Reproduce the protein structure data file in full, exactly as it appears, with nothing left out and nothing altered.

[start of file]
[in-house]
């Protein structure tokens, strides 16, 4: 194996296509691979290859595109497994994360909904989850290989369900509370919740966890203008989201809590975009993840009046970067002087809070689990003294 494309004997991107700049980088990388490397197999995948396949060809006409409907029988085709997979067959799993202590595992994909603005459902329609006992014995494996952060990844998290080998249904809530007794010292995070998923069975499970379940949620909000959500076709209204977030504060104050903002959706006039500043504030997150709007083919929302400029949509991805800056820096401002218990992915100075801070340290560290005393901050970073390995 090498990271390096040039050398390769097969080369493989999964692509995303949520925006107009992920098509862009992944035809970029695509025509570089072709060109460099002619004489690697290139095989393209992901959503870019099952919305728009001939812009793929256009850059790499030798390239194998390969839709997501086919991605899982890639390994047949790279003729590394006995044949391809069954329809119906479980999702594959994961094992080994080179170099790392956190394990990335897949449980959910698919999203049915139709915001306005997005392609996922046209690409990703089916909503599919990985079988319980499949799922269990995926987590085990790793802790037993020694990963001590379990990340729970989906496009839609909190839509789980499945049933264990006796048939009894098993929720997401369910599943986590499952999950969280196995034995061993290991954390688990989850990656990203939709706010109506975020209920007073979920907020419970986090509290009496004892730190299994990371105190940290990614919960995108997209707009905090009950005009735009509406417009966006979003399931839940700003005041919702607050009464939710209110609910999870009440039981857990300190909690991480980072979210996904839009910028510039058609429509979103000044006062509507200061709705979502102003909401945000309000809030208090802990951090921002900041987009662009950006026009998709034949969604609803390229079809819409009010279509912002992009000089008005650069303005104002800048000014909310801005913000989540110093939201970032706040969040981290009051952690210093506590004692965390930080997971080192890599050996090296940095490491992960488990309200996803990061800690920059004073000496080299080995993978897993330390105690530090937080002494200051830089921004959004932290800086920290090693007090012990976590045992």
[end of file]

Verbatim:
[in-house]
């Protein structure tokens, strides 16, 4: 194996296509691979290859595109497994994360909904989850290989369900509370919740966890203008989201809590975009993840009046970067002087809070689990003294 494309004997991107700049980088990388490397197999995948396949060809006409409907029988085709997979067959799993202590595992994909603005459902329609006992014995494996952060990844998290080998249904809530007794010292995070998923069975499970379940949620909000959500076709209204977030504060104050903002959706006039500043504030997150709007083919929302400029949509991805800056820096401002218990992915100075801070340290560290005393901050970073390995 090498990271390096040039050398390769097969080369493989999964692509995303949520925006107009992920098509862009992944035809970029695509025509570089072709060109460099002619004489690697290139095989393209992901959503870019099952919305728009001939812009793929256009850059790499030798390239194998390969839709997501086919991605899982890639390994047949790279003729590394006995044949391809069954329809119906479980999702594959994961094992080994080179170099790392956190394990990335897949449980959910698919999203049915139709915001306005997005392609996922046209690409990703089916909503599919990985079988319980499949799922269990995926987590085990790793802790037993020694990963001590379990990340729970989906496009839609909190839509789980499945049933264990006796048939009894098993929720997401369910599943986590499952999950969280196995034995061993290991954390688990989850990656990203939709706010109506975020209920007073979920907020419970986090509290009496004892730190299994990371105190940290990614919960995108997209707009905090009950005009735009509406417009966006979003399931839940700003005041919702607050009464939710209110609910999870009440039981857990300190909690991480980072979210996904839009910028510039058609429509979103000044006062509507200061709705979502102003909401945000309000809030208090802990951090921002900041987009662009950006026009998709034949969604609803390229079809819409009010279509912002992009000089008005650069303005104002800048000014909310801005913000989540110093939201970032706040969040981290009051952690210093506590004692965390930080997971080192890599050996090296940095490491992960488990309200996803990061800690920059004073000496080299080995993978897993330390105690530090937080002494200051830089921004959004932290800086920290090693007090012990976590045992």